Title page for ETD etd-11122010-113434


Type of Document Dissertation
Author Morris, Lekeitha Renee'
Author's Email Address lhartf2@tigers.lsu.edu
URN etd-11122010-113434
Title Behaviors and Beliefs of African American Caregivers As Related to Their Children's Language-Literacy Development
Degree Doctor of Philosophy (Ph.D.)
Department Communication Sciences & Disorders
Advisory Committee
Advisor Name Title
Oetting, Janna B. Committee Chair
Hoffman, Paul Committee Member
Norris, Janet Committee Member
Pierce, Sarah Committee Member
Gansle, Kristin Dean's Representative
Keywords
  • African American shared book reading behaviors
  • caregiver training
Date of Defense 2010-11-01
Availability unrestricted
Abstract
This study examined African American (AA) caregiversí beliefs about their childrenís language-literacy development and their book reading behaviors with their children as a function of socioeconomic status (SES). Caregiversí behaviors were examined before, during, and after a three-day caregiver training program that targeted four behaviors (i.e., tracking print, reference to print, text to life, and interpretations). Participants were 20 caregiver-child dyads classified as Low-SES (LSES) or Middle-SES (MSES) based on the caregiversí level of education. Children were typically developing girls between the ages of four and five years.

At pre-test, the two groups of caregivers differed in some of their beliefs about childrenís language-literacy development. They also were similar in the length of their book reading sessions, in their use of tracking print, text to life, and reference to print behaviors, but the MSES group produced more interpretations and other book reading comments than the LSES group.

During training and at post-test, both groups increased the length of their book reading sessions and their use of all targeted behaviors. Nevertheless, the MSES groupís book reading sessions were longer and they produced more target behaviors than the LSES group. The MSES group also incorporated more facilitative language behaviors that were not targeted in the training into their book reading sessions than the LSES group.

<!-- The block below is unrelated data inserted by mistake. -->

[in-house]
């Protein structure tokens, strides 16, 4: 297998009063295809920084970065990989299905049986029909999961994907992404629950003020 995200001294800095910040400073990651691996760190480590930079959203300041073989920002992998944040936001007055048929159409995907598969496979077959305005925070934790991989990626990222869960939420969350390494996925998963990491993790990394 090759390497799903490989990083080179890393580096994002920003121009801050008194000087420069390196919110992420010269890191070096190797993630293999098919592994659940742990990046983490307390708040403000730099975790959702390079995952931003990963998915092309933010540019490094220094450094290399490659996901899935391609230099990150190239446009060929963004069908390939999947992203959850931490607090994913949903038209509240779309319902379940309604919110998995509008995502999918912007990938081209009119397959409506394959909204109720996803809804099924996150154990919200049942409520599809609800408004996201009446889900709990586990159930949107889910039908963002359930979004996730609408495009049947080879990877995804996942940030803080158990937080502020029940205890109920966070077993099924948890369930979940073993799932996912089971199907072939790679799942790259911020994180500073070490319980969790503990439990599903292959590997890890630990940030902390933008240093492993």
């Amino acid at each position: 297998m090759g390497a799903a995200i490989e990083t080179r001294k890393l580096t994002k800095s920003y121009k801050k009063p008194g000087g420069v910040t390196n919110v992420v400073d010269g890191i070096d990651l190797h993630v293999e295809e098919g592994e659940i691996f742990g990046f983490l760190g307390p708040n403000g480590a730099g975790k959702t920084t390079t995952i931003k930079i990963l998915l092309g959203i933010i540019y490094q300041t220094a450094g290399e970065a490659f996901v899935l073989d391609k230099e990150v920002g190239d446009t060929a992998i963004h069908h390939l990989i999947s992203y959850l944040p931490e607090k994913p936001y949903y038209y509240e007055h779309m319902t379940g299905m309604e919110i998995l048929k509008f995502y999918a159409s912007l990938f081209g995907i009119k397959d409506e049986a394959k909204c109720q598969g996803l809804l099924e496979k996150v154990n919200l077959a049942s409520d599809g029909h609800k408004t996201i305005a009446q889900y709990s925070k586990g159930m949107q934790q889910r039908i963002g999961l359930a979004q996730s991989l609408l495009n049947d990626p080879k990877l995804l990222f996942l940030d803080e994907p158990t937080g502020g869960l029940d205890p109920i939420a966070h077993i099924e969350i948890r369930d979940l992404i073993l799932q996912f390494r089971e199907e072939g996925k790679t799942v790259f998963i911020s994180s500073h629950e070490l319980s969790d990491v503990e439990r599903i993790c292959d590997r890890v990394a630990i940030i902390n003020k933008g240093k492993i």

Correlations between the caregiversí behaviors and beliefs at pre-testing were positive but low in magnitude. Correlations were higher at post-test, but did not reach a level of statistical significance.

Findings demonstrate the appropriateness of book reading as a caregiver training target for AA caregivers because both groups were able to increase the length of their book reading sessions, and within these sessions, increase their ability to use a number of behaviors that are known to facilitate child language-literacy development. Nevertheless, the findings show that variability exists within AA caregivers as a function of SES. This variability is related to some of their beliefs about childrenís language-literacy development and their ability to utilize training to enrich their book reading with their children. Clinicians should consider this variability when designing caregiver training programs for diverse groups of AA caregivers.

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